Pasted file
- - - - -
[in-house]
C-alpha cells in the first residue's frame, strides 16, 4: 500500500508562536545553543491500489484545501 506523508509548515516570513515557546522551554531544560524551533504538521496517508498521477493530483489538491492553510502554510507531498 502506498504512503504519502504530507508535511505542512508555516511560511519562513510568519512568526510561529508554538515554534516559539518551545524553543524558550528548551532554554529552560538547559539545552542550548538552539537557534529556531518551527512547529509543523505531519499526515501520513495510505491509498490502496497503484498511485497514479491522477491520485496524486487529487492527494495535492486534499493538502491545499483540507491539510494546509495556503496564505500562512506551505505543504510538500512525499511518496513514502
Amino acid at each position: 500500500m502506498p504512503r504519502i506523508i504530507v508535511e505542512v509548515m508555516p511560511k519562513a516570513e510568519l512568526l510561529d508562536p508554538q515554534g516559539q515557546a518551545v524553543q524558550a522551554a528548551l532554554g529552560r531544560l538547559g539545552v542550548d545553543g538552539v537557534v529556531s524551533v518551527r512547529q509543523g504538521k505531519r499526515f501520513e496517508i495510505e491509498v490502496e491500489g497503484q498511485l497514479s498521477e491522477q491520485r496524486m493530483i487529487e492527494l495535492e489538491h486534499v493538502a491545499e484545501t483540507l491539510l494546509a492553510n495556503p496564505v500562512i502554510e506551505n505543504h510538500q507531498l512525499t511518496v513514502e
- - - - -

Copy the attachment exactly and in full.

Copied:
[in-house]
C-alpha cells in the first residue's frame, strides 16, 4: 500500500508562536545553543491500489484545501 506523508509548515516570513515557546522551554531544560524551533504538521496517508498521477493530483489538491492553510502554510507531498 502506498504512503504519502504530507508535511505542512508555516511560511519562513510568519512568526510561529508554538515554534516559539518551545524553543524558550528548551532554554529552560538547559539545552542550548538552539537557534529556531518551527512547529509543523505531519499526515501520513495510505491509498490502496497503484498511485497514479491522477491520485496524486487529487492527494495535492486534499493538502491545499483540507491539510494546509495556503496564505500562512506551505505543504510538500512525499511518496513514502
Amino acid at each position: 500500500m502506498p504512503r504519502i506523508i504530507v508535511e505542512v509548515m508555516p511560511k519562513a516570513e510568519l512568526l510561529d508562536p508554538q515554534g516559539q515557546a518551545v524553543q524558550a522551554a528548551l532554554g529552560r531544560l538547559g539545552v542550548d545553543g538552539v537557534v529556531s524551533v518551527r512547529q509543523g504538521k505531519r499526515f501520513e496517508i495510505e491509498v490502496e491500489g497503484q498511485l497514479s498521477e491522477q491520485r496524486m493530483i487529487e492527494l495535492e489538491h486534499v493538502a491545499e484545501t483540507l491539510l494546509a492553510n495556503p496564505v500562512i502554510e506551505n505543504h510538500q507531498l512525499t511518496v513514502e